Request for tranquillisers

Choose what the doctor should do when a patient asks for a further prescription of tranquillisers during a remote consultation.

Case study


Dr Best works for an online pharmacy, assessing patients’ requests for private prescriptions. 


Dr Best reviews the questionnaire submitted by a 28 year old patient, Lauren, who has requested painkillers for acute back pain. Lauren has indicated that the pain was the result of an accident – she tripped and fell in the street.

Dr Best is concerned about the request since the painkillers Lauren has asked for are very strong. He also notes from the pharmacy’s records that Lauren has received the same medication for the same problem on three previous occasions. Dr Best is concerned that this may indicate an underlying issue – with the injury, Lauren’s pain management or possibly medicines misuse.

What should the doctor do?

  1. Prescribe the painkillers to help Lauren with her immediate pain, but tell her that next time she should see her own GP?
  2. Decline to prescribe and advise Lauren to seek face-to-face medical advice about her back problem?
  3. Contact Lauren asking for further information about her injury, current pain levels and previous prescription requests?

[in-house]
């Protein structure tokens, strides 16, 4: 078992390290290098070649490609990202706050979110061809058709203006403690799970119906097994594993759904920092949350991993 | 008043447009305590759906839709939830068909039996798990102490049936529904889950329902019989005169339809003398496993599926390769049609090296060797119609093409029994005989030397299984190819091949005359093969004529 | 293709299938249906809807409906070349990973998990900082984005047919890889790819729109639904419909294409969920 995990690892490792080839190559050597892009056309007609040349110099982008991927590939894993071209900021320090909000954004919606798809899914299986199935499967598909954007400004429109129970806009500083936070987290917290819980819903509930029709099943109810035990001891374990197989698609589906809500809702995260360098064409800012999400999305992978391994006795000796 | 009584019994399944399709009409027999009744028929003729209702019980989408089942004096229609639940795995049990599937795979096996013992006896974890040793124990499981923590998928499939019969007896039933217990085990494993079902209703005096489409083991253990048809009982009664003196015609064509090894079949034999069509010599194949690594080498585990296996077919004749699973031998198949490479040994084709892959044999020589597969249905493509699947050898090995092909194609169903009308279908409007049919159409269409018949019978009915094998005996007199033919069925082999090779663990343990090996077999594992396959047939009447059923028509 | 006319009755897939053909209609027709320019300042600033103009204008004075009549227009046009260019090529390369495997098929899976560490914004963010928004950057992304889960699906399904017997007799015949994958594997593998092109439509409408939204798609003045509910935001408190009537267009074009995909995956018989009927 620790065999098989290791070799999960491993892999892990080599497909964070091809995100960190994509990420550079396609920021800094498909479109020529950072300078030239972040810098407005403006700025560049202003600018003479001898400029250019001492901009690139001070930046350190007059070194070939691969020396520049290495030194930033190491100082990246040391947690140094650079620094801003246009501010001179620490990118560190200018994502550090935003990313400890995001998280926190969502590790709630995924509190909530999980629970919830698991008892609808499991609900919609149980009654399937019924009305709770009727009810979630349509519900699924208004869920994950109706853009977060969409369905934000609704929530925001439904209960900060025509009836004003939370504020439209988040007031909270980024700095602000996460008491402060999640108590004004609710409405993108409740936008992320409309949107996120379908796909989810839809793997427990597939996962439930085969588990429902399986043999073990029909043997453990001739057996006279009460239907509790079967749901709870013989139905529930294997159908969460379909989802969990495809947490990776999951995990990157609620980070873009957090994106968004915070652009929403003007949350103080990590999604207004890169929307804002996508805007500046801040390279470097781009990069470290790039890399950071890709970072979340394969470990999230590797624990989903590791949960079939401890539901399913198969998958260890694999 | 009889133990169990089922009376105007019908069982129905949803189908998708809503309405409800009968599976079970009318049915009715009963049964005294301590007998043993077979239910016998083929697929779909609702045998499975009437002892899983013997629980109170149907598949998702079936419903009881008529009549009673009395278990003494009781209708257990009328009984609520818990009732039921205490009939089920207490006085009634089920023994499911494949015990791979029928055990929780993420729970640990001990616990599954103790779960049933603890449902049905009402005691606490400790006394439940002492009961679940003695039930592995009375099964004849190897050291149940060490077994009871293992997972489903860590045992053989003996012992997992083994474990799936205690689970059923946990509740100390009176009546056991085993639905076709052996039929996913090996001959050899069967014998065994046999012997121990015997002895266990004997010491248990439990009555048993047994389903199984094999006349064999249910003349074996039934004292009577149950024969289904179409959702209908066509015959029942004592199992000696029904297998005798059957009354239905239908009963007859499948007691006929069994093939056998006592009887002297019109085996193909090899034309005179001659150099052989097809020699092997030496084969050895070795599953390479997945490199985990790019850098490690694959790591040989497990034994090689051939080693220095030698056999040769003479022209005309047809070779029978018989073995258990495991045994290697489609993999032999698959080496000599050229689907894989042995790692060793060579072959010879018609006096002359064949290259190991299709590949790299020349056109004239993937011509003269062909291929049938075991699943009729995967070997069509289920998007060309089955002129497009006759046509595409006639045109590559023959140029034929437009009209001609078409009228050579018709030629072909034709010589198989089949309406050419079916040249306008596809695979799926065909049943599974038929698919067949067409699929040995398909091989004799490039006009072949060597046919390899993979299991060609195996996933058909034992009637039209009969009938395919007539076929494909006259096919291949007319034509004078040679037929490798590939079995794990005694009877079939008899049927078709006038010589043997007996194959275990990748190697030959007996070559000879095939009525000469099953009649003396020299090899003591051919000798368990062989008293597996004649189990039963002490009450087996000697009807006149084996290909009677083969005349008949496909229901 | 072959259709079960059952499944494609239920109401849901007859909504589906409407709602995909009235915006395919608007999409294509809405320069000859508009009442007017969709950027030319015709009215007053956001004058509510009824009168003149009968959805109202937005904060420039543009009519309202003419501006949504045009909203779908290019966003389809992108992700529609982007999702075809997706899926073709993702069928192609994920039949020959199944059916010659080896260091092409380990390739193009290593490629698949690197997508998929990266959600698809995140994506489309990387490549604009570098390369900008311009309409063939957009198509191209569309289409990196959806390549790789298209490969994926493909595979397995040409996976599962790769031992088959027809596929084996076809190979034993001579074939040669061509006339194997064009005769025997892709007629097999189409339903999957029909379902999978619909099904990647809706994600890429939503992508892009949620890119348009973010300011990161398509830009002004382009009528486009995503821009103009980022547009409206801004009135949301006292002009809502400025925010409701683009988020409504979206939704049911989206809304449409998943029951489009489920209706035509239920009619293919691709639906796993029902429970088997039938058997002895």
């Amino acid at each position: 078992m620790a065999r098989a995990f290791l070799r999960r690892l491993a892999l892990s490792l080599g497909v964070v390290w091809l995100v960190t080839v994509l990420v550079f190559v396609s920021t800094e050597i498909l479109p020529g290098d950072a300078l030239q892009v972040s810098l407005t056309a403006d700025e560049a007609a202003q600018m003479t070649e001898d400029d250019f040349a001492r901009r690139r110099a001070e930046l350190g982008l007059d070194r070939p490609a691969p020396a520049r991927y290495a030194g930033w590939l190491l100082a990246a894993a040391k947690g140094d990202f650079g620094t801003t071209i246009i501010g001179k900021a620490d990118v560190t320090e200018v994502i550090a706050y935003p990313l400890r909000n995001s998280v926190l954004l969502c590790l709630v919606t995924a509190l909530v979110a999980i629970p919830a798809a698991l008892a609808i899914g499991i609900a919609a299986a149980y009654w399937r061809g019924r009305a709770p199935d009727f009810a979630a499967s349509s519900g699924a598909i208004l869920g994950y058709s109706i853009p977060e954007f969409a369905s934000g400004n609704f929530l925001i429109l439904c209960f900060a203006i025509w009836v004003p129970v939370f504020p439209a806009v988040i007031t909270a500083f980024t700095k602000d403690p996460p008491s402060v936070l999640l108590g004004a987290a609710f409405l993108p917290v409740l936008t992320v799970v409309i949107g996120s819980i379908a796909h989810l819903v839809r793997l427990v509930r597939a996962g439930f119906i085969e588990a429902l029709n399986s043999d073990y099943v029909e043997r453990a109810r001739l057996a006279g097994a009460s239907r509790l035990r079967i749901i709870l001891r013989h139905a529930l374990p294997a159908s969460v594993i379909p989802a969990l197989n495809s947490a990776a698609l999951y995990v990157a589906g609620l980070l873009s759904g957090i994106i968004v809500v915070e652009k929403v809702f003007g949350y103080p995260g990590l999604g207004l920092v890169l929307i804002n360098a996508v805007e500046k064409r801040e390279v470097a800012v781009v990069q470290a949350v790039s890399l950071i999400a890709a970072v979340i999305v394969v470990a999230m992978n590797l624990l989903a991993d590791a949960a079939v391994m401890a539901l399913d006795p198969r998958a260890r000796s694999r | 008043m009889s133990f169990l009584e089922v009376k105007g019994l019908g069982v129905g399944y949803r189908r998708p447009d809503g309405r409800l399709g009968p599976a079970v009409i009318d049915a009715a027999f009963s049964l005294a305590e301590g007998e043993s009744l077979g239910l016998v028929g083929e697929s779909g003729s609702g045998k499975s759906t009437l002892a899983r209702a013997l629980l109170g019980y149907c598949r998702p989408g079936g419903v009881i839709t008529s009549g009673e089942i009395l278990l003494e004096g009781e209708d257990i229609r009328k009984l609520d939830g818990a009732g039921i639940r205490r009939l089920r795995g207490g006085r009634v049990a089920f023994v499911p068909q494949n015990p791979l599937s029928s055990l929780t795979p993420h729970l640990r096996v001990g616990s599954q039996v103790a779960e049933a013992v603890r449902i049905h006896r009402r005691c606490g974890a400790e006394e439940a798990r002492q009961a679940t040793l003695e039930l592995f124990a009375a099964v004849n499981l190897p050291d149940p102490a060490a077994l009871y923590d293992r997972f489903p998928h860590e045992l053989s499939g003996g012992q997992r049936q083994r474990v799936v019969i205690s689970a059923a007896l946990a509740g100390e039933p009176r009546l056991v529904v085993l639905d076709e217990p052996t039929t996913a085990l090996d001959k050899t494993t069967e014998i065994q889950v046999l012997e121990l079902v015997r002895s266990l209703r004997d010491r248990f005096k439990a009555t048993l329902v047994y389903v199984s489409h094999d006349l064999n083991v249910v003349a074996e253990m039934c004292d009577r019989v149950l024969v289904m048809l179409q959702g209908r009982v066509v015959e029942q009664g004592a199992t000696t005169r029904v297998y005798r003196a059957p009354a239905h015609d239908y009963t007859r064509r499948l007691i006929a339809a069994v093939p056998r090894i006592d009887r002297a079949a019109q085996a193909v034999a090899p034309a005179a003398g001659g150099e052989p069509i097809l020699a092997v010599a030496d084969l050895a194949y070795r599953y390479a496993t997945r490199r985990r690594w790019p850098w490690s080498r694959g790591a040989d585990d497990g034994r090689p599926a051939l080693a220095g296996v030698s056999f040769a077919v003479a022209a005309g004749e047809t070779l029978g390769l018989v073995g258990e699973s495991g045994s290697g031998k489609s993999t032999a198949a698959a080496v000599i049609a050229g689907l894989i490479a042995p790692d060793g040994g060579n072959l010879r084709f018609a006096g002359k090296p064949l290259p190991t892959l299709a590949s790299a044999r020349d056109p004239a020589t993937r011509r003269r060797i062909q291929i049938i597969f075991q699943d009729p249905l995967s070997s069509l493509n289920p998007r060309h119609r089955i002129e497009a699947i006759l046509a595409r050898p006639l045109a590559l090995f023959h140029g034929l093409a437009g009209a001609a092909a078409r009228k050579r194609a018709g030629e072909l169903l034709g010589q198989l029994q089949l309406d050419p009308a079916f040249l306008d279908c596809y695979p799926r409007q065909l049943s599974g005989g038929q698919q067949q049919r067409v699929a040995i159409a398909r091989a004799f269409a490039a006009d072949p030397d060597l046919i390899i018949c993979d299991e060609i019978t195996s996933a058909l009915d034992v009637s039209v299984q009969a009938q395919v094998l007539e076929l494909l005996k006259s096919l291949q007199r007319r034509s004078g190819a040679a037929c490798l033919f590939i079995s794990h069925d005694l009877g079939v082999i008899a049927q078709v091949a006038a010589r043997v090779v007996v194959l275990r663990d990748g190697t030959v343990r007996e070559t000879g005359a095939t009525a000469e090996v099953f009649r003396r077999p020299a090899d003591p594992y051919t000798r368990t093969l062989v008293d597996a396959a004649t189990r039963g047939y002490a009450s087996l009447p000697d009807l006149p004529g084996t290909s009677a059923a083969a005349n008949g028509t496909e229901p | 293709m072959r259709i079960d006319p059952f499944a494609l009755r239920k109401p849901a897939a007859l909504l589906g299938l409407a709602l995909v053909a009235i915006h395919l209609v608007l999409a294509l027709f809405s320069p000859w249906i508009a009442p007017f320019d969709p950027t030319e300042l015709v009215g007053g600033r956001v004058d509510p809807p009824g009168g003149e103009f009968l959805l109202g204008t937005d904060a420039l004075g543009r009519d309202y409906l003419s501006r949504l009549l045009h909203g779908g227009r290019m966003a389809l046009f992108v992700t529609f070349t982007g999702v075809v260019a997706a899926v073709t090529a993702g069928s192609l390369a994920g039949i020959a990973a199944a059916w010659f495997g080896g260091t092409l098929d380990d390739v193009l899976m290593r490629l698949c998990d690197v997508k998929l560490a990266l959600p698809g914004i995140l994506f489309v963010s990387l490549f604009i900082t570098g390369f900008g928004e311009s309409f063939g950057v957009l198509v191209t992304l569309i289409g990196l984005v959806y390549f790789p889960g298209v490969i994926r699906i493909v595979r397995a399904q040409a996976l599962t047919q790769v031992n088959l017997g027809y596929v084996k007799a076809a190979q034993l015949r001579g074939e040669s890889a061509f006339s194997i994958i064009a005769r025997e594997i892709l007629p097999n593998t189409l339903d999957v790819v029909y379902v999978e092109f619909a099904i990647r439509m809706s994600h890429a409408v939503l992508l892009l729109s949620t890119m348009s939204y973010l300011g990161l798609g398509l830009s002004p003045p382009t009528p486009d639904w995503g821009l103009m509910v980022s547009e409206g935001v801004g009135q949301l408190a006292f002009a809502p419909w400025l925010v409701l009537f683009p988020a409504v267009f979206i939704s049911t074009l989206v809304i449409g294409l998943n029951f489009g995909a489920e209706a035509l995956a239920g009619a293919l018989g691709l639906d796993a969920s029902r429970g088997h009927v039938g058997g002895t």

What did the doctor did

As Lauren’s request was submitted online, Dr Best can’t discuss the request with her or carry out an examination. He also has limited opportunities for follow-up. As there is doubt about the cause of Lauren’s pain, which he isn’t able to resolve, Dr Best decides not to prescribe painkillers for her. He recommends that she make an appointment to see her GP or another doctor who can assess her condition and treatment needs appropriately.

What the doctor had to consider

  • Remote consultations (online or via telephone or video link) can improve patient access to advice and treatment, but they are not always an appropriate alternative to seeing a patient face-to-face.
  • When consulting remotely, it’s important to consider the limitations of the medium by which you are communicating with the patient.  You should not prescribe unless you are satisfied that you have sufficient information to do so safely.